Likewise, it compares favorably in some respects with the term 'Reformed.' It has a more plain varbal association with the apostolic witness of Christ. In that, it would direct the hearer's attention both to God's loving intervention to reconcile and renew. It also places a focus on reaching out to the world, whereas 'Reformed', for example, has often found itself cramped into theological reflections that tend to bifurcate eternal election and the historic divine covenants.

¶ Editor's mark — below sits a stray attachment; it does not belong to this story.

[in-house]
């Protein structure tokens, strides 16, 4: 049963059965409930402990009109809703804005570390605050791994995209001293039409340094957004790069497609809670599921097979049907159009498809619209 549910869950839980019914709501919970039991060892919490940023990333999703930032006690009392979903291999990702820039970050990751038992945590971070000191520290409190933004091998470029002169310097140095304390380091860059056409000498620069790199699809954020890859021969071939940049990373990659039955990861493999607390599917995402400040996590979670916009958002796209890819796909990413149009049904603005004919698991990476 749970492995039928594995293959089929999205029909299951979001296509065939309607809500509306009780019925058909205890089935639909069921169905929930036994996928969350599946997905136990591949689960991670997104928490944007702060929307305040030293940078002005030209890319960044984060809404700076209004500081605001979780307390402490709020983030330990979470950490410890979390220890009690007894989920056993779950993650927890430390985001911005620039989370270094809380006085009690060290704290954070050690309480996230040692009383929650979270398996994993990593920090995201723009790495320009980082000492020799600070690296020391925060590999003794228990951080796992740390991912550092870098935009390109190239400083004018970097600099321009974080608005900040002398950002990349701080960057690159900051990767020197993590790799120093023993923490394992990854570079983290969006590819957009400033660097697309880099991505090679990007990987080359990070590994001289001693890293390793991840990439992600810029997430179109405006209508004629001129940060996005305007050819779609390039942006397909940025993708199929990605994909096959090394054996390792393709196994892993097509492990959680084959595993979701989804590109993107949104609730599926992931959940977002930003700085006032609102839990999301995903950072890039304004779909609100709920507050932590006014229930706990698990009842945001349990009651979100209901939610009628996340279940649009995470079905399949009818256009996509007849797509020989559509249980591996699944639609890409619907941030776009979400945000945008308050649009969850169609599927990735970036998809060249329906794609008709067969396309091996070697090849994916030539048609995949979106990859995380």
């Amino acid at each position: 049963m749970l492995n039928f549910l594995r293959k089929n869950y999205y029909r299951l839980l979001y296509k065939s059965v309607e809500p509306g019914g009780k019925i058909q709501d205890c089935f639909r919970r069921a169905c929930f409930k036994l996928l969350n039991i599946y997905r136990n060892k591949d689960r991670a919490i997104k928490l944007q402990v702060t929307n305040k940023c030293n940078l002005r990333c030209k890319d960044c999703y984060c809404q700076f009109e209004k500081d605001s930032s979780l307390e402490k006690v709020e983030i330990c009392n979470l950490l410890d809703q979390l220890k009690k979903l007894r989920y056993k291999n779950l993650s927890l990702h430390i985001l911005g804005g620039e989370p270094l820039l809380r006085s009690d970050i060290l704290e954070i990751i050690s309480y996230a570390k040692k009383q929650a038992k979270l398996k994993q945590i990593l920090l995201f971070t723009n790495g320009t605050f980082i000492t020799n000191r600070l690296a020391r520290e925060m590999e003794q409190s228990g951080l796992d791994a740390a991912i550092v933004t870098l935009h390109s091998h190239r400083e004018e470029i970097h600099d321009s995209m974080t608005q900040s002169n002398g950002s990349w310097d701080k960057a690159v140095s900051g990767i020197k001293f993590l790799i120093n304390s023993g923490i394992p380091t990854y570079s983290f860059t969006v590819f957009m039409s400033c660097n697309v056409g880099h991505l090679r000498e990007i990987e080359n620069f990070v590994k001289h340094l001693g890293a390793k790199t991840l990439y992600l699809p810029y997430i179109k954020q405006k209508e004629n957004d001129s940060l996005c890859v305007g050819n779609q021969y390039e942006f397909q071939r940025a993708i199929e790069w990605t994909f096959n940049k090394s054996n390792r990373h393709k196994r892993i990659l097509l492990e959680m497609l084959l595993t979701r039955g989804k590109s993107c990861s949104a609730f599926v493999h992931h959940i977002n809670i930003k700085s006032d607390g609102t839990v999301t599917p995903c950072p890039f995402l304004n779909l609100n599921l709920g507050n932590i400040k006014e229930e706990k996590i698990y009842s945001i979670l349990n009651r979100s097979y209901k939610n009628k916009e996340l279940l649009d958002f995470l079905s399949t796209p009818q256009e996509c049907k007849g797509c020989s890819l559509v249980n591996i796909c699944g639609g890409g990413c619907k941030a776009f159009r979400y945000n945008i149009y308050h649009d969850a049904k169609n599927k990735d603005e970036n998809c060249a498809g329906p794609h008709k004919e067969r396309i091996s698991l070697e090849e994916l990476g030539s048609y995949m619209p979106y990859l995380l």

I suppose I am most comfortable with 'evangelical' as an adjective. For example, I affirm an evangelical approach to Scripture, as opposed to a higher critical one, etc. I would place a focus on asking what so and so is *doing* with the term.

What you did say about the history of "evangelicalism" prompted questions such as: would the Reformers have accepted the label, with its history in the past 200 years? And if so, what would prevent earlier churchmen, back to the church fathers from accepting it?